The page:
chronological age


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Related to chronological age: mental age, biological age

chronological age

n.
The number of years a person has lived, used especially in psychometrics as a standard against which certain variables, such as behavior and intelligence, are measured.

chronological age

Abbreviation: CA
Age as determined by years since birth.
See also: age
References in periodicals archive ?
Furthermore, this element offered fairly close point estimates to chronological ages for late adolescents.
*p<0.05; #p<0.0001 BA, Bone Age; BA-CA, Bone Age--Chronological Age; T, Testosterone; AH, Axillary Hair; GD, Genital Development; PH, Pubic Hair; FFM, Fat-Free Mass; CA, Chronological Age; ST, Stature;DHS, Dominant Handgrip Strength.
The chronological age of the participants of both EG and CG2 varied from 38 to 63 months (average of 49.4 for the EG and CG2).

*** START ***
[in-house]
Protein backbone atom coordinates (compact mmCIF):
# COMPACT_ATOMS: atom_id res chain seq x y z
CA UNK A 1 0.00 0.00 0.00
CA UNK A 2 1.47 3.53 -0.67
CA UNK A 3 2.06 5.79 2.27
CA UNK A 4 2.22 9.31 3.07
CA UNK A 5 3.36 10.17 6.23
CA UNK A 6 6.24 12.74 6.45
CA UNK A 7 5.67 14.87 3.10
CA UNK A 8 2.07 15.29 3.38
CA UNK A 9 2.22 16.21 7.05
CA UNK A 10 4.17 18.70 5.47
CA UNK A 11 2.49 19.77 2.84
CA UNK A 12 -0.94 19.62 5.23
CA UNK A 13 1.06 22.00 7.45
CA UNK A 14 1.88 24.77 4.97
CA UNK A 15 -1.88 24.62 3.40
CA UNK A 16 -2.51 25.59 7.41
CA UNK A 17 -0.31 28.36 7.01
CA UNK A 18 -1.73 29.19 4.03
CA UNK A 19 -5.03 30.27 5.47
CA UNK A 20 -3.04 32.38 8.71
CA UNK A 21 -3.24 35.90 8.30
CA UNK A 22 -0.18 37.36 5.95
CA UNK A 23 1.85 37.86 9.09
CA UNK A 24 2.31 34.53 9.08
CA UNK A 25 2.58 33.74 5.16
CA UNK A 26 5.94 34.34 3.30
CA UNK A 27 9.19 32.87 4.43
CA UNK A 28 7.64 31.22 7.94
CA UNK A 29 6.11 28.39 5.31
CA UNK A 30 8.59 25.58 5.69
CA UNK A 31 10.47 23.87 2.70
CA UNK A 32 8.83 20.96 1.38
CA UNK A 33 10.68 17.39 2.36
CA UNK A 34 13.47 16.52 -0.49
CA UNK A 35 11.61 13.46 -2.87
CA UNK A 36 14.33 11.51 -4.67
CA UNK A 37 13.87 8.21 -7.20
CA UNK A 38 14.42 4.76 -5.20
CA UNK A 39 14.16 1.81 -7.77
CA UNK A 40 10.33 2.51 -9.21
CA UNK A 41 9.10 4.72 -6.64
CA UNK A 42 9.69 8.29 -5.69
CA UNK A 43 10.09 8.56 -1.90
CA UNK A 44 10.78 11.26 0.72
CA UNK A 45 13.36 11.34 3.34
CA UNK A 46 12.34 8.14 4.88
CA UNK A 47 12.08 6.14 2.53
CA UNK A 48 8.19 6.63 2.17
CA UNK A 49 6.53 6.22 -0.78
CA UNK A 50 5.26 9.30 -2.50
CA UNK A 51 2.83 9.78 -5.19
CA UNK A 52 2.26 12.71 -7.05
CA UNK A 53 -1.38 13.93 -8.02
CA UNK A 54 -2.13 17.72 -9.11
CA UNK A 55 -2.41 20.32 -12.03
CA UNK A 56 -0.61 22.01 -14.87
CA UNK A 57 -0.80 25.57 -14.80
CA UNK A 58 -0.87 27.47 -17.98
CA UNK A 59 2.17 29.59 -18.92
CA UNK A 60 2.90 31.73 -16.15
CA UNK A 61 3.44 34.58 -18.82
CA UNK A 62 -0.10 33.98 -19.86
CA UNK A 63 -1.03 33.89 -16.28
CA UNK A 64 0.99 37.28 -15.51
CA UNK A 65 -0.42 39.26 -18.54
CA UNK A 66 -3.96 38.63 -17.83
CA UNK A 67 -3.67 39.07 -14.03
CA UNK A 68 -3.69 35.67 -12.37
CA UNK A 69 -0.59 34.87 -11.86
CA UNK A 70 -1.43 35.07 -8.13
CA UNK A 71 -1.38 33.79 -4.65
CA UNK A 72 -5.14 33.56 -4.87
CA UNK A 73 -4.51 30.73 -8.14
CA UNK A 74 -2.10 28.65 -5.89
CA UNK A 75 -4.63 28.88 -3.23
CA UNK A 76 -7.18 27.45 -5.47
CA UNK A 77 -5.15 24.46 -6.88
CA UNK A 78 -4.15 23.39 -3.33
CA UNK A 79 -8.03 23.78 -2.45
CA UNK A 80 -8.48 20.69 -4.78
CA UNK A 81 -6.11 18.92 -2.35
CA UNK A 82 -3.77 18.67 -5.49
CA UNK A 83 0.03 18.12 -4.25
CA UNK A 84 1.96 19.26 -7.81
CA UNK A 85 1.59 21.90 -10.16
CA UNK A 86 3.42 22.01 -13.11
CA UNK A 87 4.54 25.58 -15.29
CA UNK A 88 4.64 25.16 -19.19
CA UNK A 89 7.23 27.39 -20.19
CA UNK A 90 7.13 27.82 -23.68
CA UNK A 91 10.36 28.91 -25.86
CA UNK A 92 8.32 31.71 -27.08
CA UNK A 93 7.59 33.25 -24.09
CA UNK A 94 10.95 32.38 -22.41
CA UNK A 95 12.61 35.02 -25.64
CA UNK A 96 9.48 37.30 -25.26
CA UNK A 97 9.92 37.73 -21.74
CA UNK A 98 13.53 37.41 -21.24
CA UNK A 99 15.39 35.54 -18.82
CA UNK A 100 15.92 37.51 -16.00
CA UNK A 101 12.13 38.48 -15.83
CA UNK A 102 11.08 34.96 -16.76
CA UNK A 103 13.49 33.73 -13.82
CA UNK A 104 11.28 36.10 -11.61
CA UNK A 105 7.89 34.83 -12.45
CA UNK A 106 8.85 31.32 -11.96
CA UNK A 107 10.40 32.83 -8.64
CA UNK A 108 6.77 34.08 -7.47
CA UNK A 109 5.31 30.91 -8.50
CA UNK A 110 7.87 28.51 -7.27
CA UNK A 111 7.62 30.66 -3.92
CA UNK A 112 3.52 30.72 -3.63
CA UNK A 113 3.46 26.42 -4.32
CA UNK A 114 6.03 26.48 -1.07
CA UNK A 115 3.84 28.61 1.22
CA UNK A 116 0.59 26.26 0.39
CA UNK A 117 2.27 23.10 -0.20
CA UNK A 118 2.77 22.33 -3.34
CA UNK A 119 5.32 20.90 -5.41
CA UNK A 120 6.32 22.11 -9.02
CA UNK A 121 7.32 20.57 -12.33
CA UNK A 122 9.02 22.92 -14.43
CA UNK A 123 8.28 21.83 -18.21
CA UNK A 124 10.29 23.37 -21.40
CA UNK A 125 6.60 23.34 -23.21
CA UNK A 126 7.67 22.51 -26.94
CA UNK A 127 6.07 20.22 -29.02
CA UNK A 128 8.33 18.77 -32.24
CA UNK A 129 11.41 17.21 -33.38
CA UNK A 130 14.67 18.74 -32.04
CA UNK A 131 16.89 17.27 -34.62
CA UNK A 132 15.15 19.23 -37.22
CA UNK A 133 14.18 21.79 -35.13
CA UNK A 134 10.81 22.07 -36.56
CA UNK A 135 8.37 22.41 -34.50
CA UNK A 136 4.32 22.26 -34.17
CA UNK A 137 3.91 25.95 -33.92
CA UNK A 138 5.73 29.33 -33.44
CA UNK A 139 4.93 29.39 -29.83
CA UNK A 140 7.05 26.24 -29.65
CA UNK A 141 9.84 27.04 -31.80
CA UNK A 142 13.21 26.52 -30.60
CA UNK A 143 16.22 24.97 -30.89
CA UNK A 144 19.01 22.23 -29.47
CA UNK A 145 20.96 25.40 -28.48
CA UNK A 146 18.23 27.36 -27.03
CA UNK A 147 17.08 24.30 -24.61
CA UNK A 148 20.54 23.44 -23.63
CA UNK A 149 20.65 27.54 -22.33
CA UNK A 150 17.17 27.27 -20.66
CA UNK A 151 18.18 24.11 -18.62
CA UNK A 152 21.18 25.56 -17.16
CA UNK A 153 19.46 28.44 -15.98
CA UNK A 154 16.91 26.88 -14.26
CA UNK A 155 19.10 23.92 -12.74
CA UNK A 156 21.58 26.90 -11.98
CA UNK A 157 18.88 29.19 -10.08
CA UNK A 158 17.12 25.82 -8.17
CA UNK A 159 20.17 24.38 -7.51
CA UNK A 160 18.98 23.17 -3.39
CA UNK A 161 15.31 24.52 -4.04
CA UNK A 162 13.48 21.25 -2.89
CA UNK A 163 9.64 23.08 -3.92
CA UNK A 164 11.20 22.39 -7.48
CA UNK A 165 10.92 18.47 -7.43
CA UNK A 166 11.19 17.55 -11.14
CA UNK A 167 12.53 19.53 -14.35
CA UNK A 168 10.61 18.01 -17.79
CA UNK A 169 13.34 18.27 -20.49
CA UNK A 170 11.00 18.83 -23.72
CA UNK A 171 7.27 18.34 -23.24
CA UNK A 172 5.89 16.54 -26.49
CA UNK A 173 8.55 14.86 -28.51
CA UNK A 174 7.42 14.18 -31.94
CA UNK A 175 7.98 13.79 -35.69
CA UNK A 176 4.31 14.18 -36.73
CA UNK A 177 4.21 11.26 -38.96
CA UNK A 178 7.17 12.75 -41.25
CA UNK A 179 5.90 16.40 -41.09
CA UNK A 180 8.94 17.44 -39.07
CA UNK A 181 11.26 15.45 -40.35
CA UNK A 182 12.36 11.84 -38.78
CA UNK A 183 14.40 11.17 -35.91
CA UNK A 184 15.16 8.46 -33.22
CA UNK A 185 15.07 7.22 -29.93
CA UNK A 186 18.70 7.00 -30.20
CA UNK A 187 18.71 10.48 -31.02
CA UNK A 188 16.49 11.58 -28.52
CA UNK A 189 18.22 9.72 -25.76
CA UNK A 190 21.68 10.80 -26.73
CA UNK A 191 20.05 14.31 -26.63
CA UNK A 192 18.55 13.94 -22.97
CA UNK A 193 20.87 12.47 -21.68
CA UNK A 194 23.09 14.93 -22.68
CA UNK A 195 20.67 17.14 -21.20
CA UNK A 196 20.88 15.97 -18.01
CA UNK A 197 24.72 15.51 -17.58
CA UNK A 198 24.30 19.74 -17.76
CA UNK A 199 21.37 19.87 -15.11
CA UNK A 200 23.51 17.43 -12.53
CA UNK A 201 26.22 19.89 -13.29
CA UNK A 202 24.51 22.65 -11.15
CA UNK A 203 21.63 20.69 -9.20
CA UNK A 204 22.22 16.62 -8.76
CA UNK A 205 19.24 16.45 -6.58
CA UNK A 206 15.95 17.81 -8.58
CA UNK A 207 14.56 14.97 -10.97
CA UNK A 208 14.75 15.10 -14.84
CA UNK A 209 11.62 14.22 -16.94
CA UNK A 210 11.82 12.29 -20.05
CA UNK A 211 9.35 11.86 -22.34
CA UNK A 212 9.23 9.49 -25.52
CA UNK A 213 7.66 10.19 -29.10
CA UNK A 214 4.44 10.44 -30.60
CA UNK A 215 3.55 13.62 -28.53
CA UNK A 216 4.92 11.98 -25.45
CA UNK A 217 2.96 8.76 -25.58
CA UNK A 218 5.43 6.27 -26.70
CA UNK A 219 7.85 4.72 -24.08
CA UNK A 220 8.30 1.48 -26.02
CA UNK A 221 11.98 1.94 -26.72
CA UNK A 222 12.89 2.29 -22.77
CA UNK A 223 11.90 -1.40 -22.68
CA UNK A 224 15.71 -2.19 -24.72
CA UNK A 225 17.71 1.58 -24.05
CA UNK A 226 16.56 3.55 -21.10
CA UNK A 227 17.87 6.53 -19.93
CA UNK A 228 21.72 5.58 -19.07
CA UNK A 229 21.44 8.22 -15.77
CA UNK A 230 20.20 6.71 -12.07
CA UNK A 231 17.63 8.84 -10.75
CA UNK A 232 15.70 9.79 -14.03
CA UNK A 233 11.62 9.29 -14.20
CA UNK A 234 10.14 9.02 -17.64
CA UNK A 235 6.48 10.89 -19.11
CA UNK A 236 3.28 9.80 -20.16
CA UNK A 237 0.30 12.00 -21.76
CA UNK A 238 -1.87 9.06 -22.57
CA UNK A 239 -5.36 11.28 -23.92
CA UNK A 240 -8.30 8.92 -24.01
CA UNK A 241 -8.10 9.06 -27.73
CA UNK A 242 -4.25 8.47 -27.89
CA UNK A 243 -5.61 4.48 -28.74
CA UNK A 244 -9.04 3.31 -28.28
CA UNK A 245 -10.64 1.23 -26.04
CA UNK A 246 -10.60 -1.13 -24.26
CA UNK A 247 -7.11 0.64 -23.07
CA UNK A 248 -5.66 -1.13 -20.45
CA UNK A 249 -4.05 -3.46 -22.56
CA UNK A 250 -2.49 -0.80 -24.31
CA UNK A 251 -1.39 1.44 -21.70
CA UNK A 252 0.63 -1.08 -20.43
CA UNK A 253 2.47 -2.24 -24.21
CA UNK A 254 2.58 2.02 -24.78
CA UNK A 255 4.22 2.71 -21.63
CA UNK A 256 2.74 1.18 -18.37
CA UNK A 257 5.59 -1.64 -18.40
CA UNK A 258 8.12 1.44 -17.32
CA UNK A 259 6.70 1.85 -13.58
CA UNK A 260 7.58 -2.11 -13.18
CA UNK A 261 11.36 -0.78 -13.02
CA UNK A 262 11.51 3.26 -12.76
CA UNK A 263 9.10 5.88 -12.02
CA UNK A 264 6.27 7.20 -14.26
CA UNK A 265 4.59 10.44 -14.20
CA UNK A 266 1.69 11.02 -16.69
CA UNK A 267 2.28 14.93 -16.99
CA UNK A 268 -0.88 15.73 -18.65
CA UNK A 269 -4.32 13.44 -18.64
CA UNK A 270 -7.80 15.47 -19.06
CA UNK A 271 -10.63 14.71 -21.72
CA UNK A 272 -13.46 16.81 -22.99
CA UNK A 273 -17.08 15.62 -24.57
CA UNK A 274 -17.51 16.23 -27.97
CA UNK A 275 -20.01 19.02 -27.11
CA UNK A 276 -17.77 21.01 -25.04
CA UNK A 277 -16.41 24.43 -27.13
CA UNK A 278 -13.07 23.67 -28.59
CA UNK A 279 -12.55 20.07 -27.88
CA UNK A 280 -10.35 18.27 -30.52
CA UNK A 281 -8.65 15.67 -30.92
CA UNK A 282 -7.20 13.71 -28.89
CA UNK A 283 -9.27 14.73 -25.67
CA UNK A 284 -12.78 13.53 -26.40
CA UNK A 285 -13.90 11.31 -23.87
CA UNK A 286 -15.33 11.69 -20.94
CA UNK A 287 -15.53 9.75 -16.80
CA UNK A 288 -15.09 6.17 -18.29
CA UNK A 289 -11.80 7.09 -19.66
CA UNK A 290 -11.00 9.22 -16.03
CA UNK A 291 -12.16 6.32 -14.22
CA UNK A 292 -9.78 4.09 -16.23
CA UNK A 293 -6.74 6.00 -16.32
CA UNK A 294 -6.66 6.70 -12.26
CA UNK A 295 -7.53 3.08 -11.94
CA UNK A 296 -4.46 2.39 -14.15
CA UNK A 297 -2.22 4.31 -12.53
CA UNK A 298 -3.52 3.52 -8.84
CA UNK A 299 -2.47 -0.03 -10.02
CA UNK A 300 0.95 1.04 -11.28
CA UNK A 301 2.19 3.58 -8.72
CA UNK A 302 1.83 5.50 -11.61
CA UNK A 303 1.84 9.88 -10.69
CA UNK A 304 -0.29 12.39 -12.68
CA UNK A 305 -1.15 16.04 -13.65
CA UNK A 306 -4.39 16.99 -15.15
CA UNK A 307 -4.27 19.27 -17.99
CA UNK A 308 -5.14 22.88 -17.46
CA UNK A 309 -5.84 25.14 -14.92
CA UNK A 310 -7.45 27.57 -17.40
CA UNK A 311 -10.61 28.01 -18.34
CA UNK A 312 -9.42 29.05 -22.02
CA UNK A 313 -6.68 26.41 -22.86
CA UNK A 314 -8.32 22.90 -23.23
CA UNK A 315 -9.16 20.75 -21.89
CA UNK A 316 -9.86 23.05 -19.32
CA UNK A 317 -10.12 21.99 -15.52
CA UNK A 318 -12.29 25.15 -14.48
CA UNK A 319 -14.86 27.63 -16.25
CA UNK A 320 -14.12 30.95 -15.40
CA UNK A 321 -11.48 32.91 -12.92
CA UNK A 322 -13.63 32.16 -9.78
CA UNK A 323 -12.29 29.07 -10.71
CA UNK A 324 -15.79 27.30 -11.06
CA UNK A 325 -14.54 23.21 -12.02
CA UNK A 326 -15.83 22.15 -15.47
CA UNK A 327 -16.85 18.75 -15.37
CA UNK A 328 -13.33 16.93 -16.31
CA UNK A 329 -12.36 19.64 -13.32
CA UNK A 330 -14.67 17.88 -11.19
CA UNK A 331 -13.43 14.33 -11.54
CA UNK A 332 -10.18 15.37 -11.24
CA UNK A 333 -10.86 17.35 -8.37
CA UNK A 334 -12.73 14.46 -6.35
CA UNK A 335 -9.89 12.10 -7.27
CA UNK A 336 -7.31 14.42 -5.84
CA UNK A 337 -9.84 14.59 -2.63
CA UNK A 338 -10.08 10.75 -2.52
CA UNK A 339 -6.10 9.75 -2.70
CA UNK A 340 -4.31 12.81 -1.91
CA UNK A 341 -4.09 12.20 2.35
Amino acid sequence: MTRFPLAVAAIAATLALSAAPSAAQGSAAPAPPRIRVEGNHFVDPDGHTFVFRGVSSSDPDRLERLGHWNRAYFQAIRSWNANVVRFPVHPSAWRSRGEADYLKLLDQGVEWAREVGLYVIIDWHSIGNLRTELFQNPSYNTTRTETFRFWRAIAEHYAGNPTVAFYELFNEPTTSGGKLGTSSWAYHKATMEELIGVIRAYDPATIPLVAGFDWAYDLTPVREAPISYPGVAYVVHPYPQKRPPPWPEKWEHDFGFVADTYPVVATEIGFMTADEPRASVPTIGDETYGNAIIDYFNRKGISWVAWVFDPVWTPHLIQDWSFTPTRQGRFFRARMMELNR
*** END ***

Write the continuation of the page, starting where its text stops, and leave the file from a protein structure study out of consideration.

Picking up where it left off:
Figure 2 shows the differences between dental and chronological age and a total number of missing teeth.
Second, chronological age categories are arbitrary in the sense that they really only mark the passage of time.
It is critical to understand these customers' search criteria and ways of thinking, feeling and acting, which are more related to their cognitive age than their chronological age (Barak & Schiffman, 1981), so that not only the products but also the shop environment and advertising campaigns may be geared effectively (Thomas & Peters, 2009).
Age-standardized and weighted means and prevalence and 95% confidence intervals (CIs) were calculated for participants' chronological age, predicted heart age, the difference between predicted heart age and chronological age (defined as excess heart age).
Between-subjects factor is a chronological age for children with hearing loss, including 7–12 months (Group A), 13–18 months (Group B), and 19–24 months (Group C).
While the athletes' average chronological age was 68, their average fitness age was 43, a remarkable 25 years less.
The over-50s currently feel younger than their chronological age (Sherman, Schiffman & Mathur, 2001), rejecting descriptions such as aged or old (Mathur & al.
Older people who felt three or more years younger than their chronological age had a lower death rate compared with those who felt their age or who felt more than one year older than their actual age, researchers found.